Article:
A smart, thoughtful post by Matt Waite, one of the creators of Politifact, at Nieman Journalism Labs, about the limitations of newsroom content management systems and how that hobbles newsroom innovation and the creation of new forms of news products.
And more than that: It points to the need for journalists to dig into the guts of production if we’re to take charge of our future.
As Matt points out, newsroom systems are built around an industrial process – getting ink on paper and a newspaper out the door at a set time each day. That makes lots of sense – for a newspaper. And it’s risky to screw around with it if you value getting a paper out each day. But it definitely doesn’t help when it comes to trying out new processes and new ideas.
It’s a byzantine series of steps, through exceedingly expensive software and equipment, run in a sequence every night in a manner that can be timed with a stopwatch. Any glitch, hiccup, delay, or bump in the process is a four-alarm emergency, because at the other end of this dance is an army of trucks waiting for bundles of paper. In short, it’s got to work exactly the same way every night or piles of cash get burned by people standing around waiting.
Now, I’m not going to tell you that experimentation is forbidden in the web space, because it’s not. But that experimentation takes place almost entirely outside the main content management system. Story here, news app there. A blog? A separate software stack. Photo galleries? Made elsewhere, embedded into a CMS page (maybe). Graphics? Same. Got something more, like a whole high school sports stats and scores system? Separate site completely, but stories stay in the CMS. You don’t get them.
In short, experiment all you want, so long as you never touch the core product.
In other words, beyond the cultural gulf we have to overcome in most newsrooms, beyond the development of data skills, beyond the nitty gritty of data structure and designing interfaces for the public – we also have to grapple with the core production system embedded in every newsroom. It’s enough to make you cry.
Of course, projects do happen, and there are great examples of smart data and news apps around. But Matt’s point is that much of it is happening on the periphery of newsrooms, driven there as much by the technological limitations of the CMS as anything else. Anything that touches the core part of the news operation – whether modifying the daily story or adding or extracting data from it – needs to conform to the dictates of the CMS. And that forces everything into a straightjacket and hobbles innovation.
Matt talks about a more evolutionary CMS, one that would be adapted to the demands of each part of the newsroom – sports different from politics different from restaurant reviews, etc. There’s lots of smart comments from some of ahead-of-the-curve thinkers in this area, and it’s definitely worth reading. This isn’t the only issue holding newsrooms back, of course; I suspect cultural divides are the biggest problem we face. But this doesn’t help.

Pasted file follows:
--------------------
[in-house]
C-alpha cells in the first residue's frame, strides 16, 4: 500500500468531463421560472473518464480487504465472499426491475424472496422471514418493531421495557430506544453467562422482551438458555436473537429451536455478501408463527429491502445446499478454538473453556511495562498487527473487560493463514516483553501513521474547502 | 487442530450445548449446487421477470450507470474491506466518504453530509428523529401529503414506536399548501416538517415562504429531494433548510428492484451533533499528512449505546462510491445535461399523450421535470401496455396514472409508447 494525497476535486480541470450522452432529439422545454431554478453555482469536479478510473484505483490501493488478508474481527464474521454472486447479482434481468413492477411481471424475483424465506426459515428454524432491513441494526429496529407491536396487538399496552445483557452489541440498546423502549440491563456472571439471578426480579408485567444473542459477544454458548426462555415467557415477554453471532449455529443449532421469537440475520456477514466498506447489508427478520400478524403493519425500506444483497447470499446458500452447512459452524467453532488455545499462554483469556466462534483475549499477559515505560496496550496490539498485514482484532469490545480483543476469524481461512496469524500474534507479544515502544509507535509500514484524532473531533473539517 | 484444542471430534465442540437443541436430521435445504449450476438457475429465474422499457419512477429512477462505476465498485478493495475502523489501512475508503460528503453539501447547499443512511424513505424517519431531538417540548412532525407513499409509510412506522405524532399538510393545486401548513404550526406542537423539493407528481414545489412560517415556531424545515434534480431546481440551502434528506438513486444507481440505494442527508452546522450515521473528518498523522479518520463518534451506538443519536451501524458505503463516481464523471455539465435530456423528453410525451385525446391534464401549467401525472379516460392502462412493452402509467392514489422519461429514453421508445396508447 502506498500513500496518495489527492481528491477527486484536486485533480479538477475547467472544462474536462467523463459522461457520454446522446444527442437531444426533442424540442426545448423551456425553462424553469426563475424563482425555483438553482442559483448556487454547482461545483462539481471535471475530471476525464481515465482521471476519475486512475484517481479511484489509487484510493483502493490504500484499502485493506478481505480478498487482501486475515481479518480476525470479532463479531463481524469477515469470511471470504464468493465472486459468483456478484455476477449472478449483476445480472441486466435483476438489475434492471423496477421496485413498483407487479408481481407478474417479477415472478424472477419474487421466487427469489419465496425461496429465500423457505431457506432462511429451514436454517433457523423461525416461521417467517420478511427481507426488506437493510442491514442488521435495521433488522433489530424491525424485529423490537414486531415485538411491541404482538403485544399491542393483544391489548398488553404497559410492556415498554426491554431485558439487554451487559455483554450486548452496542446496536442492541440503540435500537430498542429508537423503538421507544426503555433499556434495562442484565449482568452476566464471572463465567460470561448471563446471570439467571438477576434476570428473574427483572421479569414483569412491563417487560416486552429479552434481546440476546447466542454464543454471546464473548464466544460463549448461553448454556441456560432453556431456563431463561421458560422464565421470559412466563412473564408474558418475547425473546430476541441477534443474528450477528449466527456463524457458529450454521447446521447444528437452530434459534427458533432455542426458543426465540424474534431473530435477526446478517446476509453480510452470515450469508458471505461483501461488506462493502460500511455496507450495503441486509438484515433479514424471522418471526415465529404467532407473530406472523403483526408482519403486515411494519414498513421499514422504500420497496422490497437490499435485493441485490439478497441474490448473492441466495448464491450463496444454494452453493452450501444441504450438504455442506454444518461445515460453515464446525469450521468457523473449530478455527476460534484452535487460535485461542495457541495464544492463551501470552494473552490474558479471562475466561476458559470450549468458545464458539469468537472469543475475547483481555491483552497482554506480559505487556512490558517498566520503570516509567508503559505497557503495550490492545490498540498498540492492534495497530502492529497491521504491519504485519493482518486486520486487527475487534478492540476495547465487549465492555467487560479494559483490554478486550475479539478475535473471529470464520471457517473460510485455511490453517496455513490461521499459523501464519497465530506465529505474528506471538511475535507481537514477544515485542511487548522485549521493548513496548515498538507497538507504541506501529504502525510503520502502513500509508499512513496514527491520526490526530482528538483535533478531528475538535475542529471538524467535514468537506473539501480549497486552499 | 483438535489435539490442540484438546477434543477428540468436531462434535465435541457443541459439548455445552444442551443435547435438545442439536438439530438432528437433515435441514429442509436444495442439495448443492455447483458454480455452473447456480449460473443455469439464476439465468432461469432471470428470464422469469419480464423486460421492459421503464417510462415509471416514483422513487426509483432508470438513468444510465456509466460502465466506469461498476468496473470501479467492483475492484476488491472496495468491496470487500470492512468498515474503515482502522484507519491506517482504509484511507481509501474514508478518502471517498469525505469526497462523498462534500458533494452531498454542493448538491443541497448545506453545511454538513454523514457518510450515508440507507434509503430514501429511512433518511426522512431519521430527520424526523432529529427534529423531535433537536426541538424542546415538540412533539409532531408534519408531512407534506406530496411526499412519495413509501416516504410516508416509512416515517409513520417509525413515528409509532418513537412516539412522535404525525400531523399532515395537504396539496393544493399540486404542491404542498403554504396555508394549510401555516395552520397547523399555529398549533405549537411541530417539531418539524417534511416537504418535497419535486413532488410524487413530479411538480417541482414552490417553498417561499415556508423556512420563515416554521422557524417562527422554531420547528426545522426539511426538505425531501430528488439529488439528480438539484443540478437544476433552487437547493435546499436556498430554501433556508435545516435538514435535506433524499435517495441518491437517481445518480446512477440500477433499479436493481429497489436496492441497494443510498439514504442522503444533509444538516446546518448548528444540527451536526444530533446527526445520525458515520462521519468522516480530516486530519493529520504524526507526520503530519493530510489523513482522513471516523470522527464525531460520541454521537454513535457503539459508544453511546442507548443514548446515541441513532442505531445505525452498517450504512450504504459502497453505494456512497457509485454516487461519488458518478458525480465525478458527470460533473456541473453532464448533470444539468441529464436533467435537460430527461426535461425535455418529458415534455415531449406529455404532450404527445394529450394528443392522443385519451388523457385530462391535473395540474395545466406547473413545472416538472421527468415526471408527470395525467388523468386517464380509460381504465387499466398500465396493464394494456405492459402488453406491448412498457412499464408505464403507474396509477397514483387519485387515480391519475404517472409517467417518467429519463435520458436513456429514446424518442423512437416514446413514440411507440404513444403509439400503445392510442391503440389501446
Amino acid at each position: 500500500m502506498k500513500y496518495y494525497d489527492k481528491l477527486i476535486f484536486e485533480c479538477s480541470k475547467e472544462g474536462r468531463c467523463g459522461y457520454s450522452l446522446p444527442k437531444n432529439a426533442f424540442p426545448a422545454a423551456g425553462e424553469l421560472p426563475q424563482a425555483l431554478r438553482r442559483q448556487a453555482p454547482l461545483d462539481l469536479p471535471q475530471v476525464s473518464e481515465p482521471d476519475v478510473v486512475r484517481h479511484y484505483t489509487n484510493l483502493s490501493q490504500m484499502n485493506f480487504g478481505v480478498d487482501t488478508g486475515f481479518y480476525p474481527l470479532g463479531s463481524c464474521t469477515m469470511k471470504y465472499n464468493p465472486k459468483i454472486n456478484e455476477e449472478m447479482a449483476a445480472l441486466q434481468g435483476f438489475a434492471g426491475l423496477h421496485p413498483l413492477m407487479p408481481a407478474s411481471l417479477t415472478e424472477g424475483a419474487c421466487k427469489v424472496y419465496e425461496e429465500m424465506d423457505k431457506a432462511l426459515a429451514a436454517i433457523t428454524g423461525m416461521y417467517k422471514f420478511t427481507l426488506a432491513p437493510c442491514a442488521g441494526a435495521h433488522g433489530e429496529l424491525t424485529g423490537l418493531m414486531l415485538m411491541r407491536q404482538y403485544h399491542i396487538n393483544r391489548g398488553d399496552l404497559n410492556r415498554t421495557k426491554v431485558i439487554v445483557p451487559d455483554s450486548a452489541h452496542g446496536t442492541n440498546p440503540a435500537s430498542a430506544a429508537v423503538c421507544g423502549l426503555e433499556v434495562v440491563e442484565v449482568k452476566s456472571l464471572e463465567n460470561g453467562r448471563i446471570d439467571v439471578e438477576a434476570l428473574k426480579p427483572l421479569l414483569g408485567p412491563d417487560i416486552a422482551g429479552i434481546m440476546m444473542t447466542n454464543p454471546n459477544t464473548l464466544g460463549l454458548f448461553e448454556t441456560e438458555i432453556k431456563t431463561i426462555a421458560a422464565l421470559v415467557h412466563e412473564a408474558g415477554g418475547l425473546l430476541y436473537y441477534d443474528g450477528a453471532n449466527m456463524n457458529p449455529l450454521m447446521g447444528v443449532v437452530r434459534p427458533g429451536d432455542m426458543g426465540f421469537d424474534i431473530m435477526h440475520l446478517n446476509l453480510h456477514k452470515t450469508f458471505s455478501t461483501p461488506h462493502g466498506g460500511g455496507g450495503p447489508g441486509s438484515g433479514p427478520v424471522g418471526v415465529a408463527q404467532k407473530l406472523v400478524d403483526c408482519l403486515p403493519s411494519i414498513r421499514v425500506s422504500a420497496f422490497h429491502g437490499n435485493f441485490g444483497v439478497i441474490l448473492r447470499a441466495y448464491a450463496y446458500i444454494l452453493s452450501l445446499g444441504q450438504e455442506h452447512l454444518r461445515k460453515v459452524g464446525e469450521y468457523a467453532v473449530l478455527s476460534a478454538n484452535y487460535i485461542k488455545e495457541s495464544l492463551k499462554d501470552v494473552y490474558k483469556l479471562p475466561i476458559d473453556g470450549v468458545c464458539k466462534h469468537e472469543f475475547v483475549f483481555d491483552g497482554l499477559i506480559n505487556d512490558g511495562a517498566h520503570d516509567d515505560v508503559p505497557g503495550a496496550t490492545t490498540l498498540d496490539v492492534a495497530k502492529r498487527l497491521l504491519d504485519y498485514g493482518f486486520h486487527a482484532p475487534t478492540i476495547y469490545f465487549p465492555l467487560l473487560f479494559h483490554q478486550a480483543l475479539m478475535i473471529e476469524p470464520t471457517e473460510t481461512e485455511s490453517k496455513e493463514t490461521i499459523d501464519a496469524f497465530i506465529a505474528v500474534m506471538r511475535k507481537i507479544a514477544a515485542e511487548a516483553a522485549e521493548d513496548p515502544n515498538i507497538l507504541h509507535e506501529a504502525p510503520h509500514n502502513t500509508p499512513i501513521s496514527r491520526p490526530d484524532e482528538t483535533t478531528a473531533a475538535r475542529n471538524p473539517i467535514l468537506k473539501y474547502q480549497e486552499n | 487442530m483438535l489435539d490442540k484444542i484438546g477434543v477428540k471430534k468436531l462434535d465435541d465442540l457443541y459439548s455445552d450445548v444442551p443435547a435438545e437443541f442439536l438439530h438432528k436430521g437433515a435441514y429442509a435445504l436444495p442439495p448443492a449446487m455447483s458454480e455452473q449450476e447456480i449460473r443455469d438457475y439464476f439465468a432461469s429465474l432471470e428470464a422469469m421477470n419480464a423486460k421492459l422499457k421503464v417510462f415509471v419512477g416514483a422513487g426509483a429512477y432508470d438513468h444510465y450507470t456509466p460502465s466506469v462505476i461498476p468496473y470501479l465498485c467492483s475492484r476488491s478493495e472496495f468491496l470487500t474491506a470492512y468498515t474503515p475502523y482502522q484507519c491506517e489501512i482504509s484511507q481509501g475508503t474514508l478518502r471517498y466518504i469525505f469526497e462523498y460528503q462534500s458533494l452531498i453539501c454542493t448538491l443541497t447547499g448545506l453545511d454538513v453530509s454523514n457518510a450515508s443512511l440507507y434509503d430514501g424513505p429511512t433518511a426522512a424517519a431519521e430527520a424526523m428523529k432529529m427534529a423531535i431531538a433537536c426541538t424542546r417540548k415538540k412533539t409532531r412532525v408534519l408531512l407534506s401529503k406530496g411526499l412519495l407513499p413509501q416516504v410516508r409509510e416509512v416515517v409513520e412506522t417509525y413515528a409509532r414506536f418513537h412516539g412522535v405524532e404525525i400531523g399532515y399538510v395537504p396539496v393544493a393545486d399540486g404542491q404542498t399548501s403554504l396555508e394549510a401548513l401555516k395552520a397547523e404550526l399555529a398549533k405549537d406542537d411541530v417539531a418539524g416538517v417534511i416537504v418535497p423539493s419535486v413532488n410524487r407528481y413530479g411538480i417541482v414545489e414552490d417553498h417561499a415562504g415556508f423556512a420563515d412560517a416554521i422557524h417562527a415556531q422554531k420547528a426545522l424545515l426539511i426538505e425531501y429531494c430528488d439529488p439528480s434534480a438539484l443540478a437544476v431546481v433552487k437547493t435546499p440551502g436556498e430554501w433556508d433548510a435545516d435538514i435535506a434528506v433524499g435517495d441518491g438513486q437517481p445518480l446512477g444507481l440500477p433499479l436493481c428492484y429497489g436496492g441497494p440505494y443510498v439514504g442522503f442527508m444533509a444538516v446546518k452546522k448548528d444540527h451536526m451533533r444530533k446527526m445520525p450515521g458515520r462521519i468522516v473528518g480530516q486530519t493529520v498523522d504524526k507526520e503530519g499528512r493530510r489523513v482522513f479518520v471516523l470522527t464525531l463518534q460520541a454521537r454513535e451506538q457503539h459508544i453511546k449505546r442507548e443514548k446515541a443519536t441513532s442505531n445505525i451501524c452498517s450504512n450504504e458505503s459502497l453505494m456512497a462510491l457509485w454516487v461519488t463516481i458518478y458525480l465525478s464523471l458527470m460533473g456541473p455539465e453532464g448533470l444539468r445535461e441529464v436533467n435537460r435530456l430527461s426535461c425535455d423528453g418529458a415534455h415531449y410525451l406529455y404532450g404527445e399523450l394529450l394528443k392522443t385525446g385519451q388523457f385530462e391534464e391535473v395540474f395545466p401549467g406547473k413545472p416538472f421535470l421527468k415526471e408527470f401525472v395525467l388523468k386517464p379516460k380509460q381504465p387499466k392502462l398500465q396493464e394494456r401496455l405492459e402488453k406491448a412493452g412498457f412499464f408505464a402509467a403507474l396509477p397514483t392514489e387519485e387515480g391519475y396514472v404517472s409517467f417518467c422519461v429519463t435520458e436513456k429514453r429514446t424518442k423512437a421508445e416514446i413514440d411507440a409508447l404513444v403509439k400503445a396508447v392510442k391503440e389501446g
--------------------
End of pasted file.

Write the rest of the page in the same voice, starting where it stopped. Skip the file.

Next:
And it does highlight how everything is much more integrated these days, and how much more we need to know about the entire production operation, and be involved in.
It’s not like newsrooms didn’t have people who knew production systems – there was always the production editor and his guys, who knew the operation inside out. But most journalists in the newsroom didn’t have a clue that they existed, or even what they did. To some extent, that made sense – after all, all that production stuff didn’t really impact their day-to-day work, whether they were reporters, editors or photographers, etc. Other people – the printing press staff, among them – actually made the product.
But these days, we make the product. Or rather, we can, if we want to. And we should. We should be involved in the design of new news products, from what goes into them to how we make them to how they get to users/readers. And if we want to do that, we need to be deeply involved in all the stages of that operation, including getting our hands dirty and looking under the hood. There’s no point imagining the best app in the world if you can’t get your newsroom to implement it, or if the technology won’t support it.
Not doing that means we cede the creative process to others; and in the meantime, we just keep doing what we’re doing and hope that someone finds a way to pay us to do it.
I prefer Plan A.
Or, as Matt puts it:
While I was at the St. Petersburg Times, we took this approach of rebuilding the core from scratch with PolitiFact. We built it from the ground up, augmenting the story form with database relationships to people, topics, and rulings (among others). We added transparency by making the listing of sources a required part of an item. We took the atomic parts of a fact-check story and we built a new molecule with them. And with that molecule, we built a national audience for a regional newspaper and won a Pulitzer Prize.
Not bad for a bunch of print journalists experimenting with the story form on the web.
Not bad at all. Imagine what you could do with a whole newsroom working on new types of journalism and story-telling methods.